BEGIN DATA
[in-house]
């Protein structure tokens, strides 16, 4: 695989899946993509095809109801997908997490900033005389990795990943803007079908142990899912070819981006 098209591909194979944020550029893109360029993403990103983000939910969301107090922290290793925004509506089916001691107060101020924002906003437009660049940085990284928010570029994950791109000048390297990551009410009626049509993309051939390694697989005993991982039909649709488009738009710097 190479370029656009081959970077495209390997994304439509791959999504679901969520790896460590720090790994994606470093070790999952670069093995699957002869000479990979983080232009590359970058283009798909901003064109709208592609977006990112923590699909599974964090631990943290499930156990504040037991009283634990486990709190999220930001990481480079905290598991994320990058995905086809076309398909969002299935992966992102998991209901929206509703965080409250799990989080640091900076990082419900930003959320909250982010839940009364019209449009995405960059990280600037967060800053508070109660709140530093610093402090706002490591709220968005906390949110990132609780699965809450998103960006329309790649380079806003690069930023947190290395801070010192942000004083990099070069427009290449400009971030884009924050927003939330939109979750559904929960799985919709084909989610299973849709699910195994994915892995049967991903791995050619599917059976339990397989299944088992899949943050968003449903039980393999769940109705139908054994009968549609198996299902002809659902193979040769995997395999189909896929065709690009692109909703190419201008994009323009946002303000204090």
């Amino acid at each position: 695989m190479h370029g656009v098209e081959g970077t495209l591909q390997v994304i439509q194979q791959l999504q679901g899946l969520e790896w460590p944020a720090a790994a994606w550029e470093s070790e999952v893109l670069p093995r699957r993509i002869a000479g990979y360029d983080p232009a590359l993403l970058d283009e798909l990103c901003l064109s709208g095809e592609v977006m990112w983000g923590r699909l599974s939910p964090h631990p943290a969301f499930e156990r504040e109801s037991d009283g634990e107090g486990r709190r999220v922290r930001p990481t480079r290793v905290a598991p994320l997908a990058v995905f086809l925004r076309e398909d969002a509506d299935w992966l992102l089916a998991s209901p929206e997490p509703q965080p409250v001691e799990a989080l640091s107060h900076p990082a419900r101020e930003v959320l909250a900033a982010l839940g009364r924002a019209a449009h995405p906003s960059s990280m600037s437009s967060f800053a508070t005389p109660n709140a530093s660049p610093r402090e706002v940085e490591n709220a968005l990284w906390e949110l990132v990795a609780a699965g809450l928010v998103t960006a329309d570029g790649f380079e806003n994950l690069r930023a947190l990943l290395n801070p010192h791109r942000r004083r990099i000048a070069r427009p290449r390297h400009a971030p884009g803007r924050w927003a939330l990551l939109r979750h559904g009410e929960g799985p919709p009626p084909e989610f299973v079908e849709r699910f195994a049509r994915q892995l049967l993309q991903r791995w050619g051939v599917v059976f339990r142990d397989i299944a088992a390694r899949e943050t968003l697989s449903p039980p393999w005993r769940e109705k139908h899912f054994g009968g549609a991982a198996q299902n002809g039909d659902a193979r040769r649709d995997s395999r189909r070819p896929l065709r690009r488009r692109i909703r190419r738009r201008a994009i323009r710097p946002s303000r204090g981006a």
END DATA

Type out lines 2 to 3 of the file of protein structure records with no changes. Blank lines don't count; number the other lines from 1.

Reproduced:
């Protein structure tokens, strides 16, 4: 695989899946993509095809109801997908997490900033005389990795990943803007079908142990899912070819981006 098209591909194979944020550029893109360029993403990103983000939910969301107090922290290793925004509506089916001691107060101020924002906003437009660049940085990284928010570029994950791109000048390297990551009410009626049509993309051939390694697989005993991982039909649709488009738009710097 190479370029656009081959970077495209390997994304439509791959999504679901969520790896460590720090790994994606470093070790999952670069093995699957002869000479990979983080232009590359970058283009798909901003064109709208592609977006990112923590699909599974964090631990943290499930156990504040037991009283634990486990709190999220930001990481480079905290598991994320990058995905086809076309398909969002299935992966992102998991209901929206509703965080409250799990989080640091900076990082419900930003959320909250982010839940009364019209449009995405960059990280600037967060800053508070109660709140530093610093402090706002490591709220968005906390949110990132609780699965809450998103960006329309790649380079806003690069930023947190290395801070010192942000004083990099070069427009290449400009971030884009924050927003939330939109979750559904929960799985919709084909989610299973849709699910195994994915892995049967991903791995050619599917059976339990397989299944088992899949943050968003449903039980393999769940109705139908054994009968549609198996299902002809659902193979040769995997395999189909896929065709690009692109909703190419201008994009323009946002303000204090």
């Amino acid at each position: 695989m190479h370029g656009v098209e081959g970077t495209l591909q390997v994304i439509q194979q791959l999504q679901g899946l969520e790896w460590p944020a720090a790994a994606w550029e470093s070790e999952v893109l670069p093995r699957r993509i002869a000479g990979y360029d983080p232009a590359l993403l970058d283009e798909l990103c901003l064109s709208g095809e592609v977006m990112w983000g923590r699909l599974s939910p964090h631990p943290a969301f499930e156990r504040e109801s037991d009283g634990e107090g486990r709190r999220v922290r930001p990481t480079r290793v905290a598991p994320l997908a990058v995905f086809l925004r076309e398909d969002a509506d299935w992966l992102l089916a998991s209901p929206e997490p509703q965080p409250v001691e799990a989080l640091s107060h900076p990082a419900r101020e930003v959320l909250a900033a982010l839940g009364r924002a019209a449009h995405p906003s960059s990280m600037s437009s967060f800053a508070t005389p109660n709140a530093s660049p610093r402090e706002v940085e490591n709220a968005l990284w906390e949110l990132v990795a609780a699965g809450l928010v998103t960006a329309d570029g790649f380079e806003n994950l690069r930023a947190l990943l290395n801070p010192h791109r942000r004083r990099i000048a070069r427009p290449r390297h400009a971030p884009g803007r924050w927003a939330l990551l939109r979750h559904g009410e929960g799985p919709p009626p084909e989610f299973v079908e849709r699910f195994a049509r994915q892995l049967l993309q991903r791995w050619g051939v599917v059976f339990r142990d397989i299944a088992a390694r899949e943050t968003l697989s449903p039980p393999w005993r769940e109705k139908h899912f054994g009968g549609a991982a198996q299902n002809g039909d659902a193979r040769r649709d995997s395999r189909r070819p896929l065709r690009r488009r692109i909703r190419r738009r201008a994009i323009r710097p946002s303000r204090g981006a």